The reducible flowchart schemes admit both graph-theoretic and algebraic descriptions. A flowchart scheme F with n begins and p exits is reducible iff both (a) for every vertex v there is a begin-path (i.e. a path from a begin vertex) which ends in v (b) for every closed path C there is a vertex vC of C such that every begin path to a vertex of C meets vC. Algebraically: F is reducible iff it can be built up from atomic flowchart schemes (which may be thought of as corresponding to single instructions) and surjective trivial flowchart schemes (which may be thought of as redirecting flow of control) by means of composition (∘), separated pairing (+), and scalar iteration (†). Dropping † yields the accessible, acyclic flowchart schemes.
The equational axioms referred to in the title relate ≈-identified (i.e. isomorphism-identified) flowchart schemes by these three operations. The structure freely generated by the set Γ of atomic flowchart schemes is Γ Red, the theory (or multi-sorted algebra) of reducible flowchart schemes. The axioms involving only + and ∘ yield ΓAc, the theory of accessible, acyclic flowchart schemes. Semantical domains which may be used to interpret Γ Red also satisfy these axioms. The set of equational statements true for Γ Red (which are also logical consequences of the axioms) determine a congruence on the algebra of expressions built out of Γ, Sur, +, ∘ and † whose quotient is another description of Γ Red.
Thus the expressions built up using these three operations provide an alternative notation for reducible flowchart programs; the purpose of the axioms is to determine when two expressions represent the same schematic program.
A similar statement holds for ΓAc.
Calvin C. Elgot, John C. Shepherdson

Part IV

On Coordinated Sequential Processes

The mutual exclusion problem introduced (as far as we know) by Dijkstra in 1965 is intriguing because on the one hand it appears to be typical of a broad class of important systems problems and on the other poses difficult problems of mathematization. There has been extensive attention to this (and other synchronization problems) since that date. Nevertheless our approach to the problem differs from all the others in at least two important ways. First: we take the problem to be “construct from n uncoordinated sequential processes, n coordinated ones which satisfy (1) mutual exclusion, (2) fairness and (3) simulation.” Second: our mathematical model can directly represent simultaneous actions. Since we do not constrain the synchronization in some of the usual ways, however, the realm of possible solutions is much broader than considered elsewhere. The main solution we offer is simple in that each process need read only one binary variable (or register), viz. its own, and write in one, viz. its neighbor’s. The emphasis of our approach is in the mathematical formulation of the problem, and the proof that the solution satisfies the desired properties, rather than in the novelty of the solution itself. The other solutions offered serve to emphasize the enormous differences in implementation associated with what we call the “conceptual solution,” and the fact that instructions (or atomic actions) don’t compose i.e. a sequence of two (single entry — single exit) instructions of a process is not system equivalent to any single instruction. Contrary to many other solutions to the mutual exclusion problem, the solutions given here do not employ a test and set primitive i.e. an indivisible test and set instruction.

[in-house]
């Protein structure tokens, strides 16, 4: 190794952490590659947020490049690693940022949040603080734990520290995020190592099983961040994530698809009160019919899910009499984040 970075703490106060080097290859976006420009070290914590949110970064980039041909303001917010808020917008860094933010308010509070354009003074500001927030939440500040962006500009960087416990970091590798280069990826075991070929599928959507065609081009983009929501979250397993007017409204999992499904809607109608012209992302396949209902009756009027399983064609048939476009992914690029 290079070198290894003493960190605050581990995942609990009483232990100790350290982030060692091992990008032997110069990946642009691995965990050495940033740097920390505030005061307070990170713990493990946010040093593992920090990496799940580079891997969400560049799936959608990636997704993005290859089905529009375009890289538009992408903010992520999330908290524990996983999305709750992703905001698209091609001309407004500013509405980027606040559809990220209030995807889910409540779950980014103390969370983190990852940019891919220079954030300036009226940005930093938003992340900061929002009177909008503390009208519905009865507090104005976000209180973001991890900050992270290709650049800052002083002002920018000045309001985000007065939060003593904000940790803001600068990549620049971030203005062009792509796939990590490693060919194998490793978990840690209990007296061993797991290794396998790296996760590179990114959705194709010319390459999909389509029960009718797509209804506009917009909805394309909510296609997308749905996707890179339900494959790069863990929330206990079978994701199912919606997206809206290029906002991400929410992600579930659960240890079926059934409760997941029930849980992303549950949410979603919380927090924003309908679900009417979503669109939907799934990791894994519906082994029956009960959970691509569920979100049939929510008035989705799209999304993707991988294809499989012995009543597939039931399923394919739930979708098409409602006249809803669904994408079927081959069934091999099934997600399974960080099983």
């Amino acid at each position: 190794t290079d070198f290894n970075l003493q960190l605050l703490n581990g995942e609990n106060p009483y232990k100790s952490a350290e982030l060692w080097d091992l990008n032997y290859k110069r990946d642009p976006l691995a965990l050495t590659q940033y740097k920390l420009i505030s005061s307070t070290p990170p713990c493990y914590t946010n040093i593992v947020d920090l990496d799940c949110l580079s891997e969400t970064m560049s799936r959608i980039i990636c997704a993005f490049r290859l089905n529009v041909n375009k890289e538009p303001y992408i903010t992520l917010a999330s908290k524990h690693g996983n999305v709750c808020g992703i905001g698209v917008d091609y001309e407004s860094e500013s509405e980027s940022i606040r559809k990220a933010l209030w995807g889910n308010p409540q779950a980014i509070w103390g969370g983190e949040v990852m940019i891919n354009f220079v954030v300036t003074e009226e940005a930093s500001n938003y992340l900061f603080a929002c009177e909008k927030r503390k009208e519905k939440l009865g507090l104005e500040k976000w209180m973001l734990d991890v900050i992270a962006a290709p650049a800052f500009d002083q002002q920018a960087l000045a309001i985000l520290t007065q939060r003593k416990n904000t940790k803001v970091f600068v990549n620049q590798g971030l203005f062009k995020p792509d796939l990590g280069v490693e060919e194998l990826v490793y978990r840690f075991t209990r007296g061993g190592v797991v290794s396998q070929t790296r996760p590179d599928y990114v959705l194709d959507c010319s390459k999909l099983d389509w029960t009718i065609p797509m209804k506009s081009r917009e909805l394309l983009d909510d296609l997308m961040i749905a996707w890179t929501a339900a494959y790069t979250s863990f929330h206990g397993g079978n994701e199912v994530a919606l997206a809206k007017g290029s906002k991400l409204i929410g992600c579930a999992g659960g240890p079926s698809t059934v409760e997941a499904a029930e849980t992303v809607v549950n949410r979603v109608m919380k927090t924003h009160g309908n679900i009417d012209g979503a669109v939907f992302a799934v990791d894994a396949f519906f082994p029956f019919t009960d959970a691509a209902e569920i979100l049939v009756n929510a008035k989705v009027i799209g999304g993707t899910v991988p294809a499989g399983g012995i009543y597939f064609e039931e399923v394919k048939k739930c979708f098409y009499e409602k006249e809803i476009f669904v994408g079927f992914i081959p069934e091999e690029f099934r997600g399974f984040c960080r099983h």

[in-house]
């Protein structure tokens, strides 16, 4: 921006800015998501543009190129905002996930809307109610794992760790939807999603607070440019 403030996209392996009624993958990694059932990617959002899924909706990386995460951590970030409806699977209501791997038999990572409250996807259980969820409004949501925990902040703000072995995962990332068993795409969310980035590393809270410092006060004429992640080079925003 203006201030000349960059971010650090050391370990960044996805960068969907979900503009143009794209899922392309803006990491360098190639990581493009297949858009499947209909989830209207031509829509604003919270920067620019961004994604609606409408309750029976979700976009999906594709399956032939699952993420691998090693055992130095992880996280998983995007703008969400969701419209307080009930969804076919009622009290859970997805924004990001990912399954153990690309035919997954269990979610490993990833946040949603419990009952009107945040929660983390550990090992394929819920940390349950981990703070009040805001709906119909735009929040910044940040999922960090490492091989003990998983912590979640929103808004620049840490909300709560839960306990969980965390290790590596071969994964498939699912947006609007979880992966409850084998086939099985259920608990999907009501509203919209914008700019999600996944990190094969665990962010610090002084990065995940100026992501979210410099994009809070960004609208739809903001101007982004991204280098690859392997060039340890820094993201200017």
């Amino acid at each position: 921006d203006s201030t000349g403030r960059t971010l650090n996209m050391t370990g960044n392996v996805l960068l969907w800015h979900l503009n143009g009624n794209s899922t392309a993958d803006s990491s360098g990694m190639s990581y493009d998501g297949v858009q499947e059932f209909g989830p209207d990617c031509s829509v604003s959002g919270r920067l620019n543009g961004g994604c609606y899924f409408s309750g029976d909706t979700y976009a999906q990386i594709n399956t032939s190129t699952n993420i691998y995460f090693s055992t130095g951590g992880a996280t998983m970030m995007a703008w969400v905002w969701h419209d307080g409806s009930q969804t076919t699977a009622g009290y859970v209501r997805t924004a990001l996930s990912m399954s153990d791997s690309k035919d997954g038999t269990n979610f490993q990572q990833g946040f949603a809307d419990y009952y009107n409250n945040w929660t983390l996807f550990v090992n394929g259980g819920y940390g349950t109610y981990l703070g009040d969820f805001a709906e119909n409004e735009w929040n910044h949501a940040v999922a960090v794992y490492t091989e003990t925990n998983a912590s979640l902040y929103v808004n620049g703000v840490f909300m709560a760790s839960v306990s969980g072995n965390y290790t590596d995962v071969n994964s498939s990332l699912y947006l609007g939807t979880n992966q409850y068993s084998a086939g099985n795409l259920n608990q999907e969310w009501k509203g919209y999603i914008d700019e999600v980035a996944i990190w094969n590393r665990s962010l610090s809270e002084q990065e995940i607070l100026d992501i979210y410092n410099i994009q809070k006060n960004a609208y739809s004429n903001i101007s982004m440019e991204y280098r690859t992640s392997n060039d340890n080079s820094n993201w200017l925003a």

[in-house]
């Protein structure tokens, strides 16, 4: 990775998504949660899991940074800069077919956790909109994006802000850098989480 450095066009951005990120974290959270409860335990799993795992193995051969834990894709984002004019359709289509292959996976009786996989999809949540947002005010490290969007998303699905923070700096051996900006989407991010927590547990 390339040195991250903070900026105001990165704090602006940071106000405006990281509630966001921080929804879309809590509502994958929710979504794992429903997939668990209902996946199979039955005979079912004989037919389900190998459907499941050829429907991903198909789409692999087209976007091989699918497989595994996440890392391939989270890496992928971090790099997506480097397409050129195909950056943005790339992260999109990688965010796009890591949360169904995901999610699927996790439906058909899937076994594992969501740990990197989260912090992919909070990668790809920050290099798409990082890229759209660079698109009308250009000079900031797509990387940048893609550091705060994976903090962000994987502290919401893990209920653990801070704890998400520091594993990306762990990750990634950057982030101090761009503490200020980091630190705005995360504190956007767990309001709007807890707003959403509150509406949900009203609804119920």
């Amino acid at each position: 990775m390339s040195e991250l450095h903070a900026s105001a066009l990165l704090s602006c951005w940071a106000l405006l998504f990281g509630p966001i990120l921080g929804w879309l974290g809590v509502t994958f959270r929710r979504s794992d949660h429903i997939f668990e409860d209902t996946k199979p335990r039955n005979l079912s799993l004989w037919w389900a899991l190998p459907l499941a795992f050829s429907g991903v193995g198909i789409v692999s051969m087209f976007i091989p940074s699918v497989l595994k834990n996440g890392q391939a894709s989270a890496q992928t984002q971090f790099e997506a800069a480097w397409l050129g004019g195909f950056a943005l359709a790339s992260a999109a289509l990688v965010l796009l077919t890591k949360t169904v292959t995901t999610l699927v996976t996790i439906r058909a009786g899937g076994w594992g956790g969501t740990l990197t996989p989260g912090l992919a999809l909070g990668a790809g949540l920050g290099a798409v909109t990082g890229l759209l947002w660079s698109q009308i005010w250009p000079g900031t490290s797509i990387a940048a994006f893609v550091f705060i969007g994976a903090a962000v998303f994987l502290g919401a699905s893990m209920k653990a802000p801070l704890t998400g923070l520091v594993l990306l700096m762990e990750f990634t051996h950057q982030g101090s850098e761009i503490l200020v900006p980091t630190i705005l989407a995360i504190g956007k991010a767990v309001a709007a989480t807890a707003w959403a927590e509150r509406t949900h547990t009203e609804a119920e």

Calvin C. Elgot, Raymond E. Miller

Erratum to: Erratum and Corrigendum for “Structured Programming With and Without GO TO Statements”

Erratum to: Erratum and Corrigendum for “Structured Programming With and Without GO TO Statements”

Without Abstract
Calvin C. Elgot